How to tell the unknown audience about their unknown needs? Part 1: Referrals

If communication were not a challenge itself, my dilemma maybe were a bit smaller? Ok, what is my dilemma? Well, I try to simplify a bit, if we take it on high-level: I work with improving efficiency and effectivity for my clients. The challenges are among others:

  • – I don’t know my clients before they become my clients, let us call them my “to-be clients”
  • – My to-be clients usually don’t know about me or not even that they could get help
  • – My to-be clients often don’t know what their real problem is
  • – I don’t know either what my to-be client’s problem is, but I have a methodic approach to identify that, to identify a solution and I can give them active help in implementing it
  • – I know well in which phase my typical to-be client is, just planning a major change, e.g. an acquisition – but of very logical and practical reasons my to-be client is not broadcasting this
  • – To give best value to my to-be clients they should get in touch with me early in their process
    – etc.

So basically I need to reach out to an unknown target audience and need to demonstrate that I can find unknown problems and have solutions to them. Isn’t this a real challenge? Yes, it is and I have no good solution, so please don’t be shy and tell me all your ideas to master that challenge, everything making my life easier is welcome!

There are many approaches that could work, many approaches cost a lot of money and resources. According to my experience there is only one cheap successful approach and that I actually have learned already as a child. In my childhood, the 70ies there was no internet, no computers, no mobile phones etc. available in daily life. The local  phone catalogue was updated once a year, then you got a new book per mail (no not e-mail, physical mail of course, the book had several kg!) and you could find the telephone numbers of all registered users in your county. You could also call the post office to ask if they could connect you to a person or find their number. But not all households, not even all companies had a phone. One day when our washing machine was broken and my mother asked in the shop for a spare part it took them a week to come back with the answer that unfortunately it was impossible to get hold of just this part. But the owner of the shop recommended to check with the service technician of the competitor because it was known that this technician had solutions for almost any problem. When this guy came to check our washing machine he said that his company doesn’t have fitting spare-parts either but he knows that there is a little workshop in the next city that can produce such parts with high quality and at a low price. But they don’t have a phone. And since my father was away with our car as a travelling salesman, we had no car during weekdays. So next day my mother, sister and me made a tour with our bicycles, over the little mountain to the next city and looked for the workshop. No Google-maps either, but when we asked, there were people who knew about it. To make the long story short now, the 70+ years old workshop owner could do it! So back to the question which communication approach: it was referral! If you are known to deliver solutions at a fair price people will refer to you, at no extra cost.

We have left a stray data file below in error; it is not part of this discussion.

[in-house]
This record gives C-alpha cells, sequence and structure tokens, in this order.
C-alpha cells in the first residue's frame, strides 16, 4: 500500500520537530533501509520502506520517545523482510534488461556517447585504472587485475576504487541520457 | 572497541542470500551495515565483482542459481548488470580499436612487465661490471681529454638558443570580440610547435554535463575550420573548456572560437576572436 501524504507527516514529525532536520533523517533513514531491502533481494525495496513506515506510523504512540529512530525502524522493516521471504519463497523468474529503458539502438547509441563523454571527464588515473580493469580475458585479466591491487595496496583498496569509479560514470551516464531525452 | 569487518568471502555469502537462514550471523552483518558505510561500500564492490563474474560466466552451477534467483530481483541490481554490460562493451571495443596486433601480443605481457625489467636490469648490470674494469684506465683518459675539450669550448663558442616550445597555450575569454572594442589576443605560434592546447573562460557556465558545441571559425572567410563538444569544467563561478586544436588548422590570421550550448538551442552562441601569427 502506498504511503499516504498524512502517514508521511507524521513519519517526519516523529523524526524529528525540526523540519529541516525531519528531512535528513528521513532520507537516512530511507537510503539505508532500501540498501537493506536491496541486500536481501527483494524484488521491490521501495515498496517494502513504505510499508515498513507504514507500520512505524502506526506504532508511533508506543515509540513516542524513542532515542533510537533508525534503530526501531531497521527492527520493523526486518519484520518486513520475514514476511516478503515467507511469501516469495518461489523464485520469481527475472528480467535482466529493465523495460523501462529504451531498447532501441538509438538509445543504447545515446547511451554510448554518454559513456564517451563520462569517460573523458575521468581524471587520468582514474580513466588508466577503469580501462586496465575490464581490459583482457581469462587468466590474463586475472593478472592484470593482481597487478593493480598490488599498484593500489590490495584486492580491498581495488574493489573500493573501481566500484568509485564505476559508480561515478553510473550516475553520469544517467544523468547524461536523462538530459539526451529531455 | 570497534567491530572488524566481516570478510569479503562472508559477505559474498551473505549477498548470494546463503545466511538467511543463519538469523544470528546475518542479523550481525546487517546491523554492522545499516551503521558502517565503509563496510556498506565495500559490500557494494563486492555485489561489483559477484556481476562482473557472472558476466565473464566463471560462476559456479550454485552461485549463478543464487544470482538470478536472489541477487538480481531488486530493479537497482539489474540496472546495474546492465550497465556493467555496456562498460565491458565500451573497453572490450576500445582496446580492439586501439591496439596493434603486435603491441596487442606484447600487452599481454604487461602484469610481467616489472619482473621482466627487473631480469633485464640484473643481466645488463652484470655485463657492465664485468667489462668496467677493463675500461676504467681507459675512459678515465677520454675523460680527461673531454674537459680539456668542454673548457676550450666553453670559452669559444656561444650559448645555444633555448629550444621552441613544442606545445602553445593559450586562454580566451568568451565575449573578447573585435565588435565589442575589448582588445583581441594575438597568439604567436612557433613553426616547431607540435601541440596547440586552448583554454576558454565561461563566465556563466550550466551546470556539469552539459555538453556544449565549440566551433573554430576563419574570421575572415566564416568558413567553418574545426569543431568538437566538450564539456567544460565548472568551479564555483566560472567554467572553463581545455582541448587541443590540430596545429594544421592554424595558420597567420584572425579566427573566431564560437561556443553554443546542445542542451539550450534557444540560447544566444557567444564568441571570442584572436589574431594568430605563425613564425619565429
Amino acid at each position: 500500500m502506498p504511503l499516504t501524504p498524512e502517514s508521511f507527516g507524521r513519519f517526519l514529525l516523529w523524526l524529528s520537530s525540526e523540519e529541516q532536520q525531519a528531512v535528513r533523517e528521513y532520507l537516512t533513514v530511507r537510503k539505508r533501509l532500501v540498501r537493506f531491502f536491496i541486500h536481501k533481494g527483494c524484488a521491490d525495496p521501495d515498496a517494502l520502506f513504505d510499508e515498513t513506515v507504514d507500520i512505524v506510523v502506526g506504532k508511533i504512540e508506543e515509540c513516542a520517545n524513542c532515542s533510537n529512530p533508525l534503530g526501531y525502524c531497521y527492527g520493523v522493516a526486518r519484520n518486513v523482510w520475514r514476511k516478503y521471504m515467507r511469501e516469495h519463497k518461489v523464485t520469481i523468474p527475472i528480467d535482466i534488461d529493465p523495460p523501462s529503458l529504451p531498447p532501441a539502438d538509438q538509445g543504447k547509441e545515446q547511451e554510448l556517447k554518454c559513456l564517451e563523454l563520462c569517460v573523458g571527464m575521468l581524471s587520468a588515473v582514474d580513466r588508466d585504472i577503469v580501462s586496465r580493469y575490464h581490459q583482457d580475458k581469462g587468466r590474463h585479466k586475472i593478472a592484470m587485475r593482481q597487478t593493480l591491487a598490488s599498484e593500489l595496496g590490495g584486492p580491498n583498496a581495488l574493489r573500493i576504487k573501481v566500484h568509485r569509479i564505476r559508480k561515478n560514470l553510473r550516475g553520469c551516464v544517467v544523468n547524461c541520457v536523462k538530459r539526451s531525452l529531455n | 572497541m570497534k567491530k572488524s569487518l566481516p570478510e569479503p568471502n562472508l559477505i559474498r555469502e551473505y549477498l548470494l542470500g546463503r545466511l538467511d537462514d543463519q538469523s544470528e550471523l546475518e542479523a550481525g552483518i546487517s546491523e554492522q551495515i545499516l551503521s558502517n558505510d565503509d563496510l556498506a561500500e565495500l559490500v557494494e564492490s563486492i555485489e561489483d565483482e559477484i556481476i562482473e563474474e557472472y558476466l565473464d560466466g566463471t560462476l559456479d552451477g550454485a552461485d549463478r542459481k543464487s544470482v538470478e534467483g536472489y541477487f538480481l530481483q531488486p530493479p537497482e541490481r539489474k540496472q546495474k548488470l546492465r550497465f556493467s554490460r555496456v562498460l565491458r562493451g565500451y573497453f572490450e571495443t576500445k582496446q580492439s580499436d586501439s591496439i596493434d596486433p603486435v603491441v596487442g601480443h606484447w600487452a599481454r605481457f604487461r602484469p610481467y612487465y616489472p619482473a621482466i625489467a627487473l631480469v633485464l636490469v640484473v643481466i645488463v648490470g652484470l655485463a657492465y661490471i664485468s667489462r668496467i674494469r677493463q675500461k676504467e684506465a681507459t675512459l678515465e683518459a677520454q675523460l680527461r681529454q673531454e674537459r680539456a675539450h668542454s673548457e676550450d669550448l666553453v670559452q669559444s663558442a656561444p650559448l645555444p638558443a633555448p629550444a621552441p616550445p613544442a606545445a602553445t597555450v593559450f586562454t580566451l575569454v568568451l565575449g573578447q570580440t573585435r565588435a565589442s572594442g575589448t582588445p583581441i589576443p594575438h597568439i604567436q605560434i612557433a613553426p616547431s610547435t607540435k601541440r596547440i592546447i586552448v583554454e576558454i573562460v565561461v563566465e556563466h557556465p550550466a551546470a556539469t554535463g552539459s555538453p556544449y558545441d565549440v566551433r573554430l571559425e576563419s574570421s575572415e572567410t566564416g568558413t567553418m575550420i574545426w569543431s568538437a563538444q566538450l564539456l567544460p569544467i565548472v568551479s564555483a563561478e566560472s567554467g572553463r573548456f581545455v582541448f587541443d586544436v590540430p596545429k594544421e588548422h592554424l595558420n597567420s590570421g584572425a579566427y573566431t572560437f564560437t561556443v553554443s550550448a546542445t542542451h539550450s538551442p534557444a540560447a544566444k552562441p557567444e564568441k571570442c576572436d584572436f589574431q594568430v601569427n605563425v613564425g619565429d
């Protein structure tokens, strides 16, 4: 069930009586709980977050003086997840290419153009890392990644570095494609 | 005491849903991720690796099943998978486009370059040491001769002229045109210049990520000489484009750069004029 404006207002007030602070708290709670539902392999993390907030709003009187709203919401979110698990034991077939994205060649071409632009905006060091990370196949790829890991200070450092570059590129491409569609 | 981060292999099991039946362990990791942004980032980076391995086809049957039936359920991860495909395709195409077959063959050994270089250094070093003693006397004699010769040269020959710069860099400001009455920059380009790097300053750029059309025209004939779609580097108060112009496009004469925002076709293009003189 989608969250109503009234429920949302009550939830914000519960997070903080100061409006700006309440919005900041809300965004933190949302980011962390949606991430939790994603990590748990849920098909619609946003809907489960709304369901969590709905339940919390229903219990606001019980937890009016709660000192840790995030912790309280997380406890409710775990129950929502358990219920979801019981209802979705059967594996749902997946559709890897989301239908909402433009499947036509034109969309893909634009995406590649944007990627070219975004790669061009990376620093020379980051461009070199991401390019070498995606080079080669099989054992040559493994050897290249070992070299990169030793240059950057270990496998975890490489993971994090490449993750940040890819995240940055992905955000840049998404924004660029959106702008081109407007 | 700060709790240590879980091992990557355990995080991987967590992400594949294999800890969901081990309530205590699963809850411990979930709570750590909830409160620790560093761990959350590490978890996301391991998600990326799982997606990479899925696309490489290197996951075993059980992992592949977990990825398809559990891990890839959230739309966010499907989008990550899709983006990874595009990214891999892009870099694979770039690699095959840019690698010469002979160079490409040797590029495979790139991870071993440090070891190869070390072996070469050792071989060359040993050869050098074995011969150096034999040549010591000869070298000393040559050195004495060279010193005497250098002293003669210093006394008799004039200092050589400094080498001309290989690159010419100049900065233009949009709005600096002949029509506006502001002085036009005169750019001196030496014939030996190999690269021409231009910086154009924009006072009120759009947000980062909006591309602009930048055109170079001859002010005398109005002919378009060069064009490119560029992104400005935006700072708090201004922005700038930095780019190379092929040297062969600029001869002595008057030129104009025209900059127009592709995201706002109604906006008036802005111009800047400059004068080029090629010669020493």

So one answer on my dilemma is that I need to get referrals! Isn’t this obvious? And if you find anything that I have done for you or I have written of good value, please don’t forget to refer! Much appreciated if you do so.  Referrals are of course more common if you set a culture. I try to contribute to it and share a few things I have done last week in this spirit, all on-top of delivering value in the ongoing projects:

  • I followed up on the Power modules divestment project that was closed between Ericsson and Flex 16 months ago to learn for myself how to further improve next time.
  • I read interesting articles about M&A, e.g. I can refer to an interesting McKinsey article about building such organizations. I agree to their conclusions and can also conclude that the needs behind it also are relevant for smaller organizations with only one or a few M&A deals, here I think I can deliver most value actually.
  • I met Connect Sverige, a platform that is working hard for helping growing companies in Sweden
  • I participated in a playful, very informative dry-run to use a game for board members to increase team-work and competence in the board of directors. Available only in Swedish, but strongly recommended new version of  “Hur skulle du s├Ąga?” with expertise from Petra Palmgren Lindwall
  • etc.

I will come back with other thoughts than referrals in a coming post. Have a good week!